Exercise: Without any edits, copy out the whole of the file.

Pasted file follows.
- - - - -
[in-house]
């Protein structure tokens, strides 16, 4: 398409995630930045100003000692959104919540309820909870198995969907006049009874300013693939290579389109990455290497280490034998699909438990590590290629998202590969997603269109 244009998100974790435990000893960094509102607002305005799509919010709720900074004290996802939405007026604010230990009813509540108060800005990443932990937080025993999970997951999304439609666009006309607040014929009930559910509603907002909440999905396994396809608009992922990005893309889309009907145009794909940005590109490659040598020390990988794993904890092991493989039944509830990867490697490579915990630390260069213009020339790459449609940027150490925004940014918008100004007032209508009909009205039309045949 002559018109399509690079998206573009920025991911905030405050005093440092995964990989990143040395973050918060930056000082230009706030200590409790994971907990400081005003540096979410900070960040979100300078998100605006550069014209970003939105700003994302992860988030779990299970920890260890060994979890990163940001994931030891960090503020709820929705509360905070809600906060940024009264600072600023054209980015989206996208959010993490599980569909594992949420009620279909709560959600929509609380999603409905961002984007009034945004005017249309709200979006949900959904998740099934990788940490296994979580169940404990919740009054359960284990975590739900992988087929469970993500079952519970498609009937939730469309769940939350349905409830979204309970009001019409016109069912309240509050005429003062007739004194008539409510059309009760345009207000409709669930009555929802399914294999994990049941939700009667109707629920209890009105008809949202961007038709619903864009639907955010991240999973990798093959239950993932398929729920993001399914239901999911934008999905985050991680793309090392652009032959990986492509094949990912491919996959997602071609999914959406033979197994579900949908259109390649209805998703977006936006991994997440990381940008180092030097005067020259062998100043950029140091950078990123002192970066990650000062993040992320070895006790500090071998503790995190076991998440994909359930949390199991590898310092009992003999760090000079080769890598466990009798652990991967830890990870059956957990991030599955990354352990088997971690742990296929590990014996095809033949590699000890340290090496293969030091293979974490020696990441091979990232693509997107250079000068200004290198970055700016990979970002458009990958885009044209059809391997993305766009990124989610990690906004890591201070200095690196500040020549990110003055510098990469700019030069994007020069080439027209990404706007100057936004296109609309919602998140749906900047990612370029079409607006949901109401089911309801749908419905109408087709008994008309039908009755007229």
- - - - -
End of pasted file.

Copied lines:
[in-house]
């Protein structure tokens, strides 16, 4: 398409995630930045100003000692959104919540309820909870198995969907006049009874300013693939290579389109990455290497280490034998699909438990590590290629998202590969997603269109 244009998100974790435990000893960094509102607002305005799509919010709720900074004290996802939405007026604010230990009813509540108060800005990443932990937080025993999970997951999304439609666009006309607040014929009930559910509603907002909440999905396994396809608009992922990005893309889309009907145009794909940005590109490659040598020390990988794993904890092991493989039944509830990867490697490579915990630390260069213009020339790459449609940027150490925004940014918008100004007032209508009909009205039309045949 002559018109399509690079998206573009920025991911905030405050005093440092995964990989990143040395973050918060930056000082230009706030200590409790994971907990400081005003540096979410900070960040979100300078998100605006550069014209970003939105700003994302992860988030779990299970920890260890060994979890990163940001994931030891960090503020709820929705509360905070809600906060940024009264600072600023054209980015989206996208959010993490599980569909594992949420009620279909709560959600929509609380999603409905961002984007009034945004005017249309709200979006949900959904998740099934990788940490296994979580169940404990919740009054359960284990975590739900992988087929469970993500079952519970498609009937939730469309769940939350349905409830979204309970009001019409016109069912309240509050005429003062007739004194008539409510059309009760345009207000409709669930009555929802399914294999994990049941939700009667109707629920209890009105008809949202961007038709619903864009639907955010991240999973990798093959239950993932398929729920993001399914239901999911934008999905985050991680793309090392652009032959990986492509094949990912491919996959997602071609999914959406033979197994579900949908259109390649209805998703977006936006991994997440990381940008180092030097005067020259062998100043950029140091950078990123002192970066990650000062993040992320070895006790500090071998503790995190076991998440994909359930949390199991590898310092009992003999760090000079080769890598466990009798652990991967830890990870059956957990991030599955990354352990088997971690742990296929590990014996095809033949590699000890340290090496293969030091293979974490020696990441091979990232693509997107250079000068200004290198970055700016990979970002458009990958885009044209059809391997993305766009990124989610990690906004890591201070200095690196500040020549990110003055510098990469700019030069994007020069080439027209990404706007100057936004296109609309919602998140749906900047990612370029079409607006949901109401089911309801749908419905109408087709008994008309039908009755007229």